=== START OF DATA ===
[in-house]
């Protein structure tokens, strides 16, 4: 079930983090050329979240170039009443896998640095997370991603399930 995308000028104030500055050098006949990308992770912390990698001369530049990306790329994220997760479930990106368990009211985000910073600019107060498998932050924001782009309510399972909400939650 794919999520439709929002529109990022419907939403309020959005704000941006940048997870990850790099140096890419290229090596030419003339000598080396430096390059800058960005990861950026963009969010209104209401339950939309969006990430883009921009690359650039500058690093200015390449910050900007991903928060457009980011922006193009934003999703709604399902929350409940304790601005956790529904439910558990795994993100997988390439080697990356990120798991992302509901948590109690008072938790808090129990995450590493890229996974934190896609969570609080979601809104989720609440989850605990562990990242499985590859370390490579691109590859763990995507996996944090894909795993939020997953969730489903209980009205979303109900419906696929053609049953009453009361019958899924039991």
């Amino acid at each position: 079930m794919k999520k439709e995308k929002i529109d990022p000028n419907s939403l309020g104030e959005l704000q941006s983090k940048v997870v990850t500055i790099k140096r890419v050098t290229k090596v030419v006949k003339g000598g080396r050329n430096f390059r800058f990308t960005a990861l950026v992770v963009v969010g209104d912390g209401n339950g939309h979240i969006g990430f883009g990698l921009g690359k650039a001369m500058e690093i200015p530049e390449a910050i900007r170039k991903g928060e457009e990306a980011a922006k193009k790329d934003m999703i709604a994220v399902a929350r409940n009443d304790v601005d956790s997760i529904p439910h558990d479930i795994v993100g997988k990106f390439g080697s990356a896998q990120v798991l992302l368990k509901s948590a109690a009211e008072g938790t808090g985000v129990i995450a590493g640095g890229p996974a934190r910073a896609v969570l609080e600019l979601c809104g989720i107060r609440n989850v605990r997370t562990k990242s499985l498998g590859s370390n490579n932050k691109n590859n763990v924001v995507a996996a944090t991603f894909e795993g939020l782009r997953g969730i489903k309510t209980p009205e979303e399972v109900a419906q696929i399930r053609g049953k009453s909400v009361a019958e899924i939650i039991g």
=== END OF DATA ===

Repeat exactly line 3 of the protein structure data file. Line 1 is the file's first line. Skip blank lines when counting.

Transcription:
């Amino acid at each position: 079930m794919k999520k439709e995308k929002i529109d990022p000028n419907s939403l309020g104030e959005l704000q941006s983090k940048v997870v990850t500055i790099k140096r890419v050098t290229k090596v030419v006949k003339g000598g080396r050329n430096f390059r800058f990308t960005a990861l950026v992770v963009v969010g209104d912390g209401n339950g939309h979240i969006g990430f883009g990698l921009g690359k650039a001369m500058e690093i200015p530049e390449a910050i900007r170039k991903g928060e457009e990306a980011a922006k193009k790329d934003m999703i709604a994220v399902a929350r409940n009443d304790v601005d956790s997760i529904p439910h558990d479930i795994v993100g997988k990106f390439g080697s990356a896998q990120v798991l992302l368990k509901s948590a109690a009211e008072g938790t808090g985000v129990i995450a590493g640095g890229p996974a934190r910073a896609v969570l609080e600019l979601c809104g989720i107060r609440n989850v605990r997370t562990k990242s499985l498998g590859s370390n490579n932050k691109n590859n763990v924001v995507a996996a944090t991603f894909e795993g939020l782009r997953g969730i489903k309510t209980p009205e979303e399972v109900a419906q696929i399930r053609g049953k009453s909400v009361a019958e899924i939650i039991g």